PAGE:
Israel Cuts Off Special Dialogue With Britain

JERUSALEM -- Israel has suspended a special strategic dialogue with London as long as Israeli officials visiting Britain face possible arrest for suspected war crimes against Palestinians, officials said Wednesday.

The announcement came as British Foreign Secretary William Hague met with senior Israeli officials Wednesday in Jerusalem. Officials from both countries said the matter would be high on the agenda of Hague's visit, and the British Foreign Office said it was working to resolve the matter.

A number of Israeli officials have been threatened with possible prosecution in Britain under the law of "universal jurisdiction," which contends that crimes against humanity are so egregious that they can be prosecuted even if they were not committed in the United Kingdom.

The two countries announced the dialogue two years ago to boost relations and cooperation on security and diplomatic issues, but Israel put them on hold at the beginning of the year after former Foreign Minister Tzipi Livni canceled a trip to London for fear of arrest.

Pro-Palestinian activists have filed lawsuits against Israeli officials to punish them for military operations against Palestinians.

Foreign Ministry spokesman Yigal Palmor said Israel's relations with Britain are "very good," but the existing law "makes it impossible to conduct dialogue at the highest levels."

British courts have issued arrest warrants for Israeli officials, and though no one has been arrested, the repeated attempts to prosecute have strained ties between the two countries.

The fear of arrest has prompted a number of Israeli political and military officials to cancel trips to the U.K. On Monday, Israeli Deputy Prime Minister Dan Meridor became the latest, backing out of a planned speech to a pro-Israel British group after being advised that he risked arrest.

Palmor said the threat of prosecution is at the top of Israel's agenda for discussion with the British foreign secretary.

"It is important that Israeli politicians are able to visit the UK," Hague told reporters, noting that the British parliament is working to change the law so that a "universal jurisdiction" arrest "would have to be one that had a reasonable prospect of prosecution, so that it is not used for trivial or political reasons."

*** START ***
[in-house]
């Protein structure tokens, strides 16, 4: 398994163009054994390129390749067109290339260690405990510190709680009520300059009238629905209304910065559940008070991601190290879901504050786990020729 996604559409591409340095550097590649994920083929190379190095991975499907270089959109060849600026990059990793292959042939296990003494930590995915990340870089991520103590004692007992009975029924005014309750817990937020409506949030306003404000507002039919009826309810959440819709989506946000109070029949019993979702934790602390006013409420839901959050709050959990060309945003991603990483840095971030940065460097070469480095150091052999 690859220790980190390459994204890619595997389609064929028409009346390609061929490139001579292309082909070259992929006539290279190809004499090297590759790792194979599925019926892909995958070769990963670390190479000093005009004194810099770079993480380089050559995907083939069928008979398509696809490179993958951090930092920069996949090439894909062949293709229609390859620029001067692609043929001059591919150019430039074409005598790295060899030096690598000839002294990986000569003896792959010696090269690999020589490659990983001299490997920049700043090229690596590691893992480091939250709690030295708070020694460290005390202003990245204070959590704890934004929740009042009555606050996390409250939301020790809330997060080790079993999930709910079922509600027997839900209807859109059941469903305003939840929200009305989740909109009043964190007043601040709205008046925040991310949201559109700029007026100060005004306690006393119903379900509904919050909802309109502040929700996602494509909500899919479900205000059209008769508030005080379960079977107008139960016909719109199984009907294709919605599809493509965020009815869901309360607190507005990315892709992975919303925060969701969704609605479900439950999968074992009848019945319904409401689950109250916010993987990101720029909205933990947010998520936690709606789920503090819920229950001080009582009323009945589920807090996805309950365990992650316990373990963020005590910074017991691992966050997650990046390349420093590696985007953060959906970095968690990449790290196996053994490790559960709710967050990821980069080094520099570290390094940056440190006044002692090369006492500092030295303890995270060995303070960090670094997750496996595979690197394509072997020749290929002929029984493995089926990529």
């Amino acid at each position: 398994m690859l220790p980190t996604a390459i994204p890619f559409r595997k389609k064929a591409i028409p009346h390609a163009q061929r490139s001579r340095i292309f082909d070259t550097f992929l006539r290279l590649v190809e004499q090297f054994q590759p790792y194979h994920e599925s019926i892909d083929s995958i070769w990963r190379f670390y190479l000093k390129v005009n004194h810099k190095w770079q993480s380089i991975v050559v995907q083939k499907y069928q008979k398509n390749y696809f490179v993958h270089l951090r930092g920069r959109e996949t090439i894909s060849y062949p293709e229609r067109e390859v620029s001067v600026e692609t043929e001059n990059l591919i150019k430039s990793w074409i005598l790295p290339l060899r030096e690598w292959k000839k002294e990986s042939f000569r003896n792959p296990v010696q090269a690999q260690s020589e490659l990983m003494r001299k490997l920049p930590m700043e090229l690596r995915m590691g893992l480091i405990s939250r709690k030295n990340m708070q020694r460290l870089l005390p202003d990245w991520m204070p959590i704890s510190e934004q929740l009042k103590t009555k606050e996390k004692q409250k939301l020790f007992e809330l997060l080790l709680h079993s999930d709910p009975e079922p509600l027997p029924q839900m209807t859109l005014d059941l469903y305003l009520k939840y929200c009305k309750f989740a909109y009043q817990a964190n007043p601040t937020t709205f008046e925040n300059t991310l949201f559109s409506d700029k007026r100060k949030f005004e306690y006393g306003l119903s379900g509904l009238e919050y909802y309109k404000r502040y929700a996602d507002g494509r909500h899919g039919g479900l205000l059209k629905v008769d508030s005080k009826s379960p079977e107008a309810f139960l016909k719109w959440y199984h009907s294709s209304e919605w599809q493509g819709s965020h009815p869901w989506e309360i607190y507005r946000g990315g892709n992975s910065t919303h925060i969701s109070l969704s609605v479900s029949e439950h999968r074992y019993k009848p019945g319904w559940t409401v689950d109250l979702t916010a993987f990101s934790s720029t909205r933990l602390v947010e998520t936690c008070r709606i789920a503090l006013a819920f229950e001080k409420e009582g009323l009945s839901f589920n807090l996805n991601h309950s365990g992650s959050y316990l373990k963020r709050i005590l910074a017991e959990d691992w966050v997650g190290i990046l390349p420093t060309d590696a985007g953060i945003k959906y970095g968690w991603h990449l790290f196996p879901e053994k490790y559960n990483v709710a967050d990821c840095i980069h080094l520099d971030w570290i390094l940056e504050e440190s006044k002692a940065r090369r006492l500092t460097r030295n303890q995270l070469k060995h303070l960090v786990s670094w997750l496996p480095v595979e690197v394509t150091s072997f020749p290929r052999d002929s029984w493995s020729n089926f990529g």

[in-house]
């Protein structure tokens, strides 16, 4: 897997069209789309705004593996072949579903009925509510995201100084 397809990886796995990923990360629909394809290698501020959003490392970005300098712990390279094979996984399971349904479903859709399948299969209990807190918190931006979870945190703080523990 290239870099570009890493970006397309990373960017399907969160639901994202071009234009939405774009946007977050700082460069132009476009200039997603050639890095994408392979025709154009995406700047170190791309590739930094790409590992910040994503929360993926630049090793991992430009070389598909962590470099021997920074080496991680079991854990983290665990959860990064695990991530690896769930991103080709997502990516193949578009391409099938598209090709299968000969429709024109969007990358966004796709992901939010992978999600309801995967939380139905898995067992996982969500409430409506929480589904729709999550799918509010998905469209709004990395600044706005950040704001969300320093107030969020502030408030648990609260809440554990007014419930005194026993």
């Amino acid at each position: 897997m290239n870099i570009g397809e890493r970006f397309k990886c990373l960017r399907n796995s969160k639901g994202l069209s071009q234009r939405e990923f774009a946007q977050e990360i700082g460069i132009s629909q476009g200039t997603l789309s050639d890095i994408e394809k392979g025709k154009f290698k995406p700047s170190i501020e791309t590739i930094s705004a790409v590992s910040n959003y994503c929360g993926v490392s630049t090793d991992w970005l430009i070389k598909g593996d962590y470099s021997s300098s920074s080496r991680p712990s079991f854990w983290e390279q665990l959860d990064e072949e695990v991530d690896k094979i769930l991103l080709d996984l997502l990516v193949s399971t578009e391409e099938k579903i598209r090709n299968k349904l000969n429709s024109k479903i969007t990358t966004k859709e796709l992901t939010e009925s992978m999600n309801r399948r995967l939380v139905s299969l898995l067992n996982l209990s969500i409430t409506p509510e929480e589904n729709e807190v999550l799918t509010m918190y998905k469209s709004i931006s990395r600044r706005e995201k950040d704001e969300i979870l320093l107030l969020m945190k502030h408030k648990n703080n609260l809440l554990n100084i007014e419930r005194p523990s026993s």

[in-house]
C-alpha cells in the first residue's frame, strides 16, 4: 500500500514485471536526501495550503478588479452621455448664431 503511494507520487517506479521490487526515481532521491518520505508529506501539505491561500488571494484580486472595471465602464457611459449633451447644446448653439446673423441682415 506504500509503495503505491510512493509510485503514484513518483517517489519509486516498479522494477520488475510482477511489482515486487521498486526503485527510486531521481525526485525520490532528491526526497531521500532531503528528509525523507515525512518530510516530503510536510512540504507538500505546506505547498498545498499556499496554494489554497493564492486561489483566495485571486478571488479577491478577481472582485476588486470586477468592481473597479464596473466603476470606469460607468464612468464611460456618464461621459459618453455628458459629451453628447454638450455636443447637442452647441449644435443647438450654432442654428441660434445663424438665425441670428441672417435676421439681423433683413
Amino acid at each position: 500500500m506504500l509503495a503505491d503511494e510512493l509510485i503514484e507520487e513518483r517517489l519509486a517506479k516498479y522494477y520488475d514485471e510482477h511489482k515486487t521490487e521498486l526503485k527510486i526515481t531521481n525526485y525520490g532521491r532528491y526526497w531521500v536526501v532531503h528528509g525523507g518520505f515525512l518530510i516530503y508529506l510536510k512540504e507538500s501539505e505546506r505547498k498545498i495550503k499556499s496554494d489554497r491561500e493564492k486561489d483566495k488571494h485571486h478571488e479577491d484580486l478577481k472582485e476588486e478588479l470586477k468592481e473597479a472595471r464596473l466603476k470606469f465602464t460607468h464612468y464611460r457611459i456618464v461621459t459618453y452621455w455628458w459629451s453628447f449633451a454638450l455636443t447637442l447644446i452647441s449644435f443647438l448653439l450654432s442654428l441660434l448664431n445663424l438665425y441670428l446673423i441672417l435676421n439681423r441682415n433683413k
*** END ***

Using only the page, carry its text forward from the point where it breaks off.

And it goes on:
The British parliament discussed the issue of "mischievous arrest warrants" in July and will soon propose a bill to amend the law, according to Britain's Foreign Office.

With Israeli-Palestinian peace talks stalled again, British officials said Hague would repeat British criticism of West Bank settlements. He planned to tell Israeli leaders that the "window for a two-state solution is closing" and that the U.S.-led peace process is the best possibility for the two sides to hold talks, British officials said.

The latest round of talks, launched at the White House in September, quickly broke down over Israeli settlement construction in the West Bank.

The British Foreign Secretary's two-day trip to the region includes meetings with Israeli and Palestinian leaders.

Hague met Wednesday with Palestinians who demonstrate weekly against Israel's separation barrier in the West Bank, which cuts off some Palestinian villages from their farm land. Israel says the barrier is needed to keep out attackers.

Hague praised the idea of nonviolence and listened to the accounts of the activists. The group stood on a hill overlooking an Israeli military prison camp in the West Bank.